Usually, an engine twice as powerful makes a boat go less than twice as fast. An engine that is twice as powerful may also be more than twice as expensive. Since the engine is a big part of the total cost of a boat, fast houseboats would be unaffordable.
People usually don't want their motorized houseboats to be very fast, they only want them to be able to cover a reasonably long enough distance each day. As long as a houseboat owner can take their boat down a very long river to a different part of the country in a reasonable amount of time, they don't need it to be any faster.
A Fast Houseboat Would Be Fuel Inefficient
If you drive a car, truck, boat, or any other motor vehicle either too fast or too slow, you get poor fuel efficiency. You will get more miles per gallon on a car if you drive at an efficient speed, and if you drive at a constant speed instead of speeding up and slowing down.
For a houseboat, an efficient speed is only five miles per hour. People are not likely to need to travel a distance in a short time in a houseboat. What they want is to travel a long distance without spending a fortune on fuel, so they drive slowly.
For these reasons, there just isn't much consumer demand for faster houseboats. A company could easily lose money if they developed a fast houseboat that not nearly enough people wanted.
How Does Fuel Efficiency Work?
Any motor vehicle has a sweet spot where it is most fuel-efficient. If you drive either too fast or too slow, your mileage will worsen. This is particularly important for houseboats because the fuel is so expensive.
In cars, the sweet spot is often quite fast. You have to travel about 80 km/h (50 mph) to reach peak fuel efficiency. However, with a large boat that does not have a hull designed for speed, something more like 5 mph is most efficient.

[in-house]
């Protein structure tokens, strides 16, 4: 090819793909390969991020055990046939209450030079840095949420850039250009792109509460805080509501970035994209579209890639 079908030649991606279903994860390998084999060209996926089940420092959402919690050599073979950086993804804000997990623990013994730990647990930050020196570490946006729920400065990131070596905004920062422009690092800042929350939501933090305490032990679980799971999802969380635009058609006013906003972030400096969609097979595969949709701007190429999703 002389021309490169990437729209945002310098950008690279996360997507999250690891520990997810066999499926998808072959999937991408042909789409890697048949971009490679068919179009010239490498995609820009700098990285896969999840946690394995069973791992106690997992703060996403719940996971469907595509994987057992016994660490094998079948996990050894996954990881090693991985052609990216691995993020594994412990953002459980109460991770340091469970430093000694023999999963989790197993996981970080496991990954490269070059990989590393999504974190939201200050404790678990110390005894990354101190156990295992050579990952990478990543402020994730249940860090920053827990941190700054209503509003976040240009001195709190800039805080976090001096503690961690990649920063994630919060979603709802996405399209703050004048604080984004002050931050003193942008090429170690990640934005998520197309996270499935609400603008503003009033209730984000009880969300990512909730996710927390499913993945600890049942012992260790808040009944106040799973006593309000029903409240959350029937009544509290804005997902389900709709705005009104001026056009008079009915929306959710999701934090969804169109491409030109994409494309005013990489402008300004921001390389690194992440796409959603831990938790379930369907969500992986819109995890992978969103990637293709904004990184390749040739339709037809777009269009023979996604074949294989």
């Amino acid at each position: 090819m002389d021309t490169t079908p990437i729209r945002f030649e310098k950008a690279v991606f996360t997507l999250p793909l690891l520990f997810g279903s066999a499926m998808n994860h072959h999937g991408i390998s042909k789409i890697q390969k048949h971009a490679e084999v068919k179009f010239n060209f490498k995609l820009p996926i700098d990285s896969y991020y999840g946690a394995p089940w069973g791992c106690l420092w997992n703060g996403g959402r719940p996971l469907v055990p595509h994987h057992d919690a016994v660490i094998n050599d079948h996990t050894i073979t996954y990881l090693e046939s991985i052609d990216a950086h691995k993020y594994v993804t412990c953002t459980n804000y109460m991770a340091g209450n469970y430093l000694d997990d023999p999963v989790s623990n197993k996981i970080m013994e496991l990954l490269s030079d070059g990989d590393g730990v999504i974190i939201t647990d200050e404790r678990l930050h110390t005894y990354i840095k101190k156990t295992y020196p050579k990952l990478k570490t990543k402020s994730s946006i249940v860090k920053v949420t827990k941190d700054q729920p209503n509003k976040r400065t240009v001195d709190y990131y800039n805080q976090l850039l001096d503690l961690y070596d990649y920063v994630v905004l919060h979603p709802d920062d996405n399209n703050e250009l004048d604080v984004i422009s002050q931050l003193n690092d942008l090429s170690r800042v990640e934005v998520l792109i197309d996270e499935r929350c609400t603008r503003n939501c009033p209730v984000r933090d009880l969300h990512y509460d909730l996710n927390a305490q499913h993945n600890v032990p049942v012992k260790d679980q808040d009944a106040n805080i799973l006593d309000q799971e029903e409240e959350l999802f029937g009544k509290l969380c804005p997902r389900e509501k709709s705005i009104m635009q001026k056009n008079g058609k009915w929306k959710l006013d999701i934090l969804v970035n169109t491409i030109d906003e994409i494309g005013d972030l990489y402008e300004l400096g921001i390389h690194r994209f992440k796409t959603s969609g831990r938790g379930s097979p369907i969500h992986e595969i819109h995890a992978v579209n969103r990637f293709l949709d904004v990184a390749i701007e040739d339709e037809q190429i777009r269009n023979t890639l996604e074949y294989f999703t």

Why Do Higher and Lower Speeds Make You Go Slower?
If you drive a car very fast, wind resistance makes it harder to keep accelerating. The wind will always be pushing against your car and trying to slow you down, so you will have to use more than twice as much fuel to drive twice as fast.
Air resistance is also more than twice as strong if you drive twice as fast. It increases faster than the speed, so it takes a lot more fuel to drive at 80 miles per hour than to drive at 50. Most of the total drag on a fast-moving car is air resistance.
Going too slow is also a waste of fuel. If you go much slower than the maximum speed, the engine won't work as efficiently, and you will use more gas to travel the same distance.
Is Fuel Efficiency on Boats Any Different?
Fuel efficiency works in a similar way on boats. To get the best mileage, you should go about 80% of your houseboat's maximum speed. Usually, you need to get your engine going over 2000 but under 3000 RPM to achieve peak efficiency.
On a boat, if you travel too fast, the drag the water generates will increase very fast and your boat will use more energy to travel the same distance. At high speeds, a small increase in speed can mean a large increase in drag.
Houseboat Fuel is Expensive
Another reason why fuel efficiency is so important on houseboats is that it costs a lot of money to move a large boat a long distance. Houseboats only get about two or three miles per gallon. A car that gets 20 or 30 miles per gallon is near the bottom of car fuel efficiency, so a houseboat is not a cheap way to travel.
Fuel consumption for boats is often measured as gallons per hour, not miles per gallon. Many engines have instruments that let you know how much fuel you are burning, so you can easily learn about your boat's fuel efficiency.
What is a Boat's "Hull Speed?"
A hull speed is a theoretical maximum speed for a boat based on its hull shape. If a boat speeds up, the wave in front of the bow becomes larger until it is even with the waterline.
When the wave becomes that large, the nose of the ship rises and it becomes hard to go any faster. While the hull speed is not a hard limit on how fast a boat can go, it does become much harder to accelerate once you reach it.
Most boats including houseboats use a displacement hull, which pushes the water out of the way. This makes them limited by their hull speed. Some light and fast types of boats use planing hulls, meaning that they float on top of the water when traveling quickly and are not limited by any hull speed.